More snapshots of some of the books I’ve read lately:
Patrick Ness, The Crane Wife (2013). Fortysomething George Duncan removes an arrow from the wing of a crane which has mysteriously appeared in his garden… then falls in love with a woman named Kumiko who visits his print shop the next day. But what follows is not so simple as “Kumiko is the crane” – she becomes the missing piece in more than one character’s life, and highlights how others do the same. The Crane Wife is a neat exploration of love and communication; I especially like the subtle ways that Ness alters the style and tone of his dialogue, depending on which characters are in conversation.
Kristina Carlson, Mr Darwin’s Gardener (2009; translated from the Finnish by Emily Jeremiah and Fleur Jeremiah, 2013). The latest Peirene Press title centres on Thomas Davies, non-religious gardener to Charles Darwin, who wonders what is left to live for after his wife has died. Carlson’s prose swoops in and out of the minds of various inhabitants of Downe village, examining their faith and slowly revealing their own personal doubts. The lines between faith as a belief and a way of life blur, as do notions of living for this world or the next, in a complex portrait.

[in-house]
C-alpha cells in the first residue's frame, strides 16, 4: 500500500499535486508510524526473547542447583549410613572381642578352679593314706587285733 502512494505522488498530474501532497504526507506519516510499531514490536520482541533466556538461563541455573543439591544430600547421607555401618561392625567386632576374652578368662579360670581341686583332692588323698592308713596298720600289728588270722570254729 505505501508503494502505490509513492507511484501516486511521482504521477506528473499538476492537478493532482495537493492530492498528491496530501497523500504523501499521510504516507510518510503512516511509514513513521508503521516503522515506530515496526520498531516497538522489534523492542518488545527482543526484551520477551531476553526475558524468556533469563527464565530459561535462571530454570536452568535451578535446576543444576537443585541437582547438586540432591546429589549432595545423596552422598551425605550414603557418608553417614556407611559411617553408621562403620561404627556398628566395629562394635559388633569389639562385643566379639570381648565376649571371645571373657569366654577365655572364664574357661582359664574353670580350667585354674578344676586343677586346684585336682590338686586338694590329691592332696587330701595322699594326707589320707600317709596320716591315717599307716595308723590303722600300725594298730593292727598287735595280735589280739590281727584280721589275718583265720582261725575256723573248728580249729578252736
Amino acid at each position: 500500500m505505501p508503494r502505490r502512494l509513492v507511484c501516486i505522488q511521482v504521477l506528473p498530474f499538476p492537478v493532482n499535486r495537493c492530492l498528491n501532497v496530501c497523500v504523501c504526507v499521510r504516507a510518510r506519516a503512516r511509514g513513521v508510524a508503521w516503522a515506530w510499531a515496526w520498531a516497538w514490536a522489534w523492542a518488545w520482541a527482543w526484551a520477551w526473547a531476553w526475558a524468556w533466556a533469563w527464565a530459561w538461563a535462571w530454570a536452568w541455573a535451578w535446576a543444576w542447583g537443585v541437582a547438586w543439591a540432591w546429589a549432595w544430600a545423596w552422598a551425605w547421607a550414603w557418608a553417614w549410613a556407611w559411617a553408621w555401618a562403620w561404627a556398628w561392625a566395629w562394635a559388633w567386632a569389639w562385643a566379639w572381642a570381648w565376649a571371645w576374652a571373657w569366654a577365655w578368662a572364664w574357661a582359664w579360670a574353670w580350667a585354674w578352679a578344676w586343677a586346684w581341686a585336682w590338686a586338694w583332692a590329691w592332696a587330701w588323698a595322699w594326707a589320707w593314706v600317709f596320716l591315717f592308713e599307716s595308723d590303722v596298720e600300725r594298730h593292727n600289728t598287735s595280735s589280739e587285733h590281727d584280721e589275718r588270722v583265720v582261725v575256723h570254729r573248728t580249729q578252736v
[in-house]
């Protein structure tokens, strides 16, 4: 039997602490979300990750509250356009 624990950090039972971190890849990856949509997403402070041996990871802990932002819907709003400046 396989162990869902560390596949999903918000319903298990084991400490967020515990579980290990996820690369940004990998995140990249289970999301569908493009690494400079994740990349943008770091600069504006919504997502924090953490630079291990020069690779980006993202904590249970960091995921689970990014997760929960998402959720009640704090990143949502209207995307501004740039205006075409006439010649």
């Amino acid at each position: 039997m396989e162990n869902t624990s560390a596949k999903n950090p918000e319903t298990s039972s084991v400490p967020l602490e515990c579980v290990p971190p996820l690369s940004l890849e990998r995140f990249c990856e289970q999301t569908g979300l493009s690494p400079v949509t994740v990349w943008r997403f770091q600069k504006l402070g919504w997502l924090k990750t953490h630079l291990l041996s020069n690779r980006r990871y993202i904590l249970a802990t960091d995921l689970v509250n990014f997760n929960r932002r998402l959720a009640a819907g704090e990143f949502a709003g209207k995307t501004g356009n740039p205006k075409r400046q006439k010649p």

Meike Ziervogel, Magda (2013). And here is the first novel by the founder of Peirene Press. It’s a composite of story-chapters, in various voices and styles, about Magda Goebbels, her mother Auguste, and eldest daughter Helga. Ziervogel ddepicts Magda as a girl given the fear of God at convent school; a woman who sees in Hitler what she had been searching for; and a mother preparing to kill her children. She also traces the psychological changes in her characters over the generations, in an interesting piece of work.
Rupert Christiansen, I Know You’re Going to Be Happy (2013). The son of two journalists, Christiansen is himself a newspaper opera and dance critic. In this memoir, he attempts to unpick the story of his parents’ divorce (his father left when Christiansen was a young child; the last time that the author never saw him was at the age of five). Christiansen is frank that this is an act exploration for him as much as one of recollection; but he creates vivid vignettes, whatever he turns to (I particularly appreciated his depiction of the ambivalence of growing up in suburban London). Christiansen’s story is compelling, and his prose a joy to read.